Striking research showing the immense complexity of ordinary thought and revealing the identities of the gatekeepers in our minds.

Pub Date: Nov. 1, 2011

ISBN: 978-0-374-27563-1

Page Count: 512

Publisher: Farrar, Straus and Giroux

Review Posted Online: Sept. 4, 2011

Kirkus Reviews Issue: Sept. 15, 2011

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Essential reading for citizens of the here and now. Other economists should marvel at how that plain language can be put to...

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CAPITAL IN THE TWENTY-FIRST CENTURY

A French academic serves up a long, rigorous critique, dense with historical data, of American-style predatory capitalism—and offers remedies that Karl Marx might applaud.

Economist Piketty considers capital, in the monetary sense, from the vantage of what he considers the capital of the world, namely Paris; at times, his discussions of how capital works, and especially public capital, befit Locke-ian France and not Hobbesian America, a source of some controversy in the wide discussion surrounding his book. At heart, though, his argument turns on well-founded economic principles, notably r > g, meaning that the “rate of return on capital significantly exceeds the growth rate of the economy,” in Piketty’s gloss. It logically follows that when such conditions prevail, then wealth will accumulate in a few hands faster than it can be broadly distributed. By the author’s reckoning, the United States is one of the leading nations in the “high inequality” camp, though it was not always so. In the colonial era, Piketty likens the inequality quotient in New England to be about that of Scandinavia today, with few abject poor and few mega-rich. The difference is that the rich now—who are mostly the “supermanagers” of business rather than the “superstars” of sports and entertainment—have surrounded themselves with political shields that keep them safe from the specter of paying more in taxes and adding to the fund of public wealth. The author’s data is unassailable. His policy recommendations are considerably more controversial, including his call for a global tax on wealth. From start to finish, the discussion is written in plainspoken prose that, though punctuated by formulas, also draws on a wide range of cultural references.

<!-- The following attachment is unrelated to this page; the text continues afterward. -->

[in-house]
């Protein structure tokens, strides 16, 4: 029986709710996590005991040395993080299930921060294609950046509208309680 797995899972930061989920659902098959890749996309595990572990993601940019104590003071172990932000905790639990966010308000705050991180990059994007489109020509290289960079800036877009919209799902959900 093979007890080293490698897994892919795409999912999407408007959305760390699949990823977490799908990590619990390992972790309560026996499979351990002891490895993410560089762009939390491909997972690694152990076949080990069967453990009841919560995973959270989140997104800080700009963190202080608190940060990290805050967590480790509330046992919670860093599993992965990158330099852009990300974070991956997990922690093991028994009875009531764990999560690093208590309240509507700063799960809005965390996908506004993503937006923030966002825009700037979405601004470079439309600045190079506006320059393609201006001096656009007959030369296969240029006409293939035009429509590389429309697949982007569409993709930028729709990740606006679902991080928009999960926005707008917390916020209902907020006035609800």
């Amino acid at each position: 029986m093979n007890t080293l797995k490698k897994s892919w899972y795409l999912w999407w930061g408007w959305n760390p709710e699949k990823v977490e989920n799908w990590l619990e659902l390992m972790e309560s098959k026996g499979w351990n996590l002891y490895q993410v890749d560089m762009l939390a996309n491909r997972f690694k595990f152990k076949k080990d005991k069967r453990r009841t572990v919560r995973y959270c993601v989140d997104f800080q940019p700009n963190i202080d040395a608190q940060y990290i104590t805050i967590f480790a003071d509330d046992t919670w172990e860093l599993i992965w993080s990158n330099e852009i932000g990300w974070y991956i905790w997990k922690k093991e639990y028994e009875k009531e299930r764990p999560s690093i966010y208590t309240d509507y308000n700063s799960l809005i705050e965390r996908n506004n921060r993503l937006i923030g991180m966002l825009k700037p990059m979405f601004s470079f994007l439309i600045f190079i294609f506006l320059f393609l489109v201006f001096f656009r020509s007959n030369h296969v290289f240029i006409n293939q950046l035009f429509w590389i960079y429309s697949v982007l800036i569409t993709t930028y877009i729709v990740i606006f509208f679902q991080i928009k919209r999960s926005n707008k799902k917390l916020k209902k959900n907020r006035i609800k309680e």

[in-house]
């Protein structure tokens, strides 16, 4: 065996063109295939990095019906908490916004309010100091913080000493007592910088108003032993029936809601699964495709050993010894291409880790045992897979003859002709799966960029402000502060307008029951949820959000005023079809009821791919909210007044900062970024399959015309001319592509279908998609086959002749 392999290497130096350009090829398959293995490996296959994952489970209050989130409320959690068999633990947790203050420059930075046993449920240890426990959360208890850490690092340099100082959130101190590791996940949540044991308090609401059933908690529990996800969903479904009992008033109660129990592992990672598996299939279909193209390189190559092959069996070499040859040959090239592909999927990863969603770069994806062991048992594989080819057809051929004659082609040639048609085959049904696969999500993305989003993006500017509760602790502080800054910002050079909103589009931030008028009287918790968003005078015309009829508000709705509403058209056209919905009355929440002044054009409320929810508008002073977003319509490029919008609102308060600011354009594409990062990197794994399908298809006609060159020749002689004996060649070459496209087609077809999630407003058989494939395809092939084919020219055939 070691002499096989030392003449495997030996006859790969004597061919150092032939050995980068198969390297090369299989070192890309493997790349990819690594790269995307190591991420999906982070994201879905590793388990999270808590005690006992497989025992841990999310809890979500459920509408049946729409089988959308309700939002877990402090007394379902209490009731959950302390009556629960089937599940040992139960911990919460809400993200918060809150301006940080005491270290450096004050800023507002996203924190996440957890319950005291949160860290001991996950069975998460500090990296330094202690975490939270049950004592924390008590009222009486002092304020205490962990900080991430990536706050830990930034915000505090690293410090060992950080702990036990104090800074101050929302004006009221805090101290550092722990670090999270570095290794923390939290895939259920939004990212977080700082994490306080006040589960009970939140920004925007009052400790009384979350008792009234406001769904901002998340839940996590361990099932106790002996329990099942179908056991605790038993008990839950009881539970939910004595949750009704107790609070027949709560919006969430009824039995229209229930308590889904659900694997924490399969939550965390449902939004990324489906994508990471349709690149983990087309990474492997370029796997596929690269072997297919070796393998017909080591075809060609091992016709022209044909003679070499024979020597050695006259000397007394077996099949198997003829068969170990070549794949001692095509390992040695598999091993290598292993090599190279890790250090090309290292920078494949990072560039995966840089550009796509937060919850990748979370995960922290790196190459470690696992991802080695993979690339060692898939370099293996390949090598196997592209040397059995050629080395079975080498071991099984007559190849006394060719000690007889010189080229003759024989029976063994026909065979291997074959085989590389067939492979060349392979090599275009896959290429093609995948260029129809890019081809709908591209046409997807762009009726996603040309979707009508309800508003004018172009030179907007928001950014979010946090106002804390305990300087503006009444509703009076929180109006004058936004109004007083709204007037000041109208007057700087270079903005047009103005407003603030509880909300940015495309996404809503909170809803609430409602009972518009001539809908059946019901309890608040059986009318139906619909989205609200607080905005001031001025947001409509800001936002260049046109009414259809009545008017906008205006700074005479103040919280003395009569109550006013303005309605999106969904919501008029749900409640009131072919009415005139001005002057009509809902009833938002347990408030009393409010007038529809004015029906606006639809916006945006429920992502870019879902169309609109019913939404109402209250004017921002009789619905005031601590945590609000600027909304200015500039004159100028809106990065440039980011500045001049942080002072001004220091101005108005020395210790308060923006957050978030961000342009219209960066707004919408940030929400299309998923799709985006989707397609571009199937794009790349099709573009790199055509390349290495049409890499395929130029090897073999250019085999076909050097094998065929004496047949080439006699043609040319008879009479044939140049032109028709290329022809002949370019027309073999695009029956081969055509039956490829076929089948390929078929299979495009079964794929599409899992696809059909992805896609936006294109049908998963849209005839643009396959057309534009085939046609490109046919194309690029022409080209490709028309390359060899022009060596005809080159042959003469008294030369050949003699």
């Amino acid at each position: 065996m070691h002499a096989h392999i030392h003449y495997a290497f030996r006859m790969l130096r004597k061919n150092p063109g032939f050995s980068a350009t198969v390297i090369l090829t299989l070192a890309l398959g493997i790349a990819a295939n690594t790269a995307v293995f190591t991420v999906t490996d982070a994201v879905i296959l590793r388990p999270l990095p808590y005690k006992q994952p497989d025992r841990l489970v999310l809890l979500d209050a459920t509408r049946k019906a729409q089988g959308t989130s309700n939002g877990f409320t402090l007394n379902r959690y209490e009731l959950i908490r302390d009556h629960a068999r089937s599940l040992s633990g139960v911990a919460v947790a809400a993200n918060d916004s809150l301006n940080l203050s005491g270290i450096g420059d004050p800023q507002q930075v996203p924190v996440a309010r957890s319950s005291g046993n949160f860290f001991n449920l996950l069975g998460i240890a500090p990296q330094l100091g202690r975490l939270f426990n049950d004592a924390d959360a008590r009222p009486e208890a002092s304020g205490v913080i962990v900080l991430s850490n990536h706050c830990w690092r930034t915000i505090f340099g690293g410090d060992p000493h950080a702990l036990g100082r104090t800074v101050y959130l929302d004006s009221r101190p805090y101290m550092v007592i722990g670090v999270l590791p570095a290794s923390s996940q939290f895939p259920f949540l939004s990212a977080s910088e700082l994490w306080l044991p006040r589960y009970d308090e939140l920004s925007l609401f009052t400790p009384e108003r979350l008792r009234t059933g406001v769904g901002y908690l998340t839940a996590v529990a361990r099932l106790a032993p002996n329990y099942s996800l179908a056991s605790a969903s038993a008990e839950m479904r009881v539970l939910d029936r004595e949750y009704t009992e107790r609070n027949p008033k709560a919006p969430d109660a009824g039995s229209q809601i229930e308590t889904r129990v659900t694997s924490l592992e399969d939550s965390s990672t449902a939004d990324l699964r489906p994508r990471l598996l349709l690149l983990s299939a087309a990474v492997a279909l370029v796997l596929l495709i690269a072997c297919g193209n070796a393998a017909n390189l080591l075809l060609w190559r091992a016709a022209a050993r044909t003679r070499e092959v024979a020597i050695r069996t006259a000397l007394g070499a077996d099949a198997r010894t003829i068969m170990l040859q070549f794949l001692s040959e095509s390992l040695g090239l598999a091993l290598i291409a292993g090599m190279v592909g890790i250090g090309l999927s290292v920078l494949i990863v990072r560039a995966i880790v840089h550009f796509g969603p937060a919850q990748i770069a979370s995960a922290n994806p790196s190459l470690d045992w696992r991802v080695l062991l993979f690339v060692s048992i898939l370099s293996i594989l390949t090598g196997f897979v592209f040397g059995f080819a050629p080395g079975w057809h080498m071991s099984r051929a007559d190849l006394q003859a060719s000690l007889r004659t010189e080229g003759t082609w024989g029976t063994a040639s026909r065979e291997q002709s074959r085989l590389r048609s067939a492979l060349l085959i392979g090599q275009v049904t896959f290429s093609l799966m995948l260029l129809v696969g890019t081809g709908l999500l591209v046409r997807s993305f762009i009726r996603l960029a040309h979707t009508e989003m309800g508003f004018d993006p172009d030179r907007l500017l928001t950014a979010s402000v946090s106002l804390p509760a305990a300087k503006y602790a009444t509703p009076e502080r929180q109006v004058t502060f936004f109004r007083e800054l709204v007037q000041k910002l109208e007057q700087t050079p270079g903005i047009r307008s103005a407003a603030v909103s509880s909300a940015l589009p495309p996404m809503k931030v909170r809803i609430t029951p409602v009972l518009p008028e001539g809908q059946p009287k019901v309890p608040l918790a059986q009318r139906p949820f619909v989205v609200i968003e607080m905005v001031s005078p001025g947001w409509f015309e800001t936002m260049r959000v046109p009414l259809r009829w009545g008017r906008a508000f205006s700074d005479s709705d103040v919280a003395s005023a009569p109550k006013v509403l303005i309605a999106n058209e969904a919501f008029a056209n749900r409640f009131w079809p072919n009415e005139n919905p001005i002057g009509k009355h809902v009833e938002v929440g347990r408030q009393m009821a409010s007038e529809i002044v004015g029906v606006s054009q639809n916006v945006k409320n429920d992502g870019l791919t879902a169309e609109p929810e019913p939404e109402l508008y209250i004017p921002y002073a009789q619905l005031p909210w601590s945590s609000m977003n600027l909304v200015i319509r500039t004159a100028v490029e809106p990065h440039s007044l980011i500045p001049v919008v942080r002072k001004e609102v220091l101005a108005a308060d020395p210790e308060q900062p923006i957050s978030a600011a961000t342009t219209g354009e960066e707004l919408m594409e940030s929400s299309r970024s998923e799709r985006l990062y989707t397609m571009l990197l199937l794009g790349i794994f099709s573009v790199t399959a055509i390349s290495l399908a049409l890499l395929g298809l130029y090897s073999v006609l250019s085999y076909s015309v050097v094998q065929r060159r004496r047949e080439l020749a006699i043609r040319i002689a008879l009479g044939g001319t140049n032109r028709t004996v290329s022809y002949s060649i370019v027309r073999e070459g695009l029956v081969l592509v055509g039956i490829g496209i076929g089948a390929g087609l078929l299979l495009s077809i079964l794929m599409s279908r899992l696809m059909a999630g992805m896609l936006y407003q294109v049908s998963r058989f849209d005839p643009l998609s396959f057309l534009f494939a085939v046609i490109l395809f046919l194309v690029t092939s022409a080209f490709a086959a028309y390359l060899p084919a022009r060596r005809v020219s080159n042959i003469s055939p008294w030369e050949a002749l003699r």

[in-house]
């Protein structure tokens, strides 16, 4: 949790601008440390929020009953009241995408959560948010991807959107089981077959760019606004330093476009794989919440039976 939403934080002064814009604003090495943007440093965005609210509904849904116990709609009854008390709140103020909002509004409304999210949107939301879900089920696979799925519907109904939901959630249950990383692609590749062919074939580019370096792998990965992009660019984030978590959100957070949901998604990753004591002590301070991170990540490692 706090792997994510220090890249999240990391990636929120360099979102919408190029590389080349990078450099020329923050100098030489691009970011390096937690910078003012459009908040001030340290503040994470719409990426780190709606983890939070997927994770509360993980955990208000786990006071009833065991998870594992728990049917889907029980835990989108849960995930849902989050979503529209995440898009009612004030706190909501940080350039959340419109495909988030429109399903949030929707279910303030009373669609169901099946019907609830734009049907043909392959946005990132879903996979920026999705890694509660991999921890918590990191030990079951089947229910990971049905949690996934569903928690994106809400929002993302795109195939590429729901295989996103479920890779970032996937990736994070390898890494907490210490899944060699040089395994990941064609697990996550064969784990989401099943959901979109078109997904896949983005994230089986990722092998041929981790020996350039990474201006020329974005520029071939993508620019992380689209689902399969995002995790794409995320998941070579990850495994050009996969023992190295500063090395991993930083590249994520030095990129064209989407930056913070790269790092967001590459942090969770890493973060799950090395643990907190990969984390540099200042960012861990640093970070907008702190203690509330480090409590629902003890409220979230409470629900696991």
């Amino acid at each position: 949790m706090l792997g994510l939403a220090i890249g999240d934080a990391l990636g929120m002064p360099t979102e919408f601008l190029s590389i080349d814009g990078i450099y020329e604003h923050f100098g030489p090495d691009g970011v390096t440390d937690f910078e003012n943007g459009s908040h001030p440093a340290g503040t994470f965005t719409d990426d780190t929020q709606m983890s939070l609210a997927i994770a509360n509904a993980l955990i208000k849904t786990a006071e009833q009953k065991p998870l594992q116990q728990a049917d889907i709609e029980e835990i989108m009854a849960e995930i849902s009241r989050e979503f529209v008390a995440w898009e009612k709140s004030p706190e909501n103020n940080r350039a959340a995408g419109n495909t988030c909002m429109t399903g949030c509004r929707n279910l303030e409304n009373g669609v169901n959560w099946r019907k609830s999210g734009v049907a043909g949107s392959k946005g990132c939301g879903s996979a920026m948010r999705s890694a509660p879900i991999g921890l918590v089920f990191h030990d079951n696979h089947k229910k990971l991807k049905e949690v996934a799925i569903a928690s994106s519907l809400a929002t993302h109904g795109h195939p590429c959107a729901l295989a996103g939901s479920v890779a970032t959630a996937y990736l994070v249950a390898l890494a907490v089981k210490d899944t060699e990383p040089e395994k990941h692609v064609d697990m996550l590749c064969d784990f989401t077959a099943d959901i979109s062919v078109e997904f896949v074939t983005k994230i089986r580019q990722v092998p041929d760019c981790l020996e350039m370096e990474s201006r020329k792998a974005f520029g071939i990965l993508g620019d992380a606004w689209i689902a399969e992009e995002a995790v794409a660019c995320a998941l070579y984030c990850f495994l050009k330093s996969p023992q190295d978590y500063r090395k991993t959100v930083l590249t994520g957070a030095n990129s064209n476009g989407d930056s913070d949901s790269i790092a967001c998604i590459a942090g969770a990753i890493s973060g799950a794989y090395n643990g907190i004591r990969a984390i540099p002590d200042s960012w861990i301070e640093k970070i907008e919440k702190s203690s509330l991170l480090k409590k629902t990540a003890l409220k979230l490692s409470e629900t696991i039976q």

Essential reading for citizens of the here and now. Other economists should marvel at how that plain language can be put to work explaining the most complex of ideas, foremost among them the fact that economic inequality is at an all-time high—and is only bound to grow worse.

Pub Date: March 10, 2014

ISBN: 978-0-674-43000-6

Page Count: 640

Publisher: Belknap/Harvard Univ.

Review Posted Online: April 30, 2014

Kirkus Reviews Issue: May 15, 2014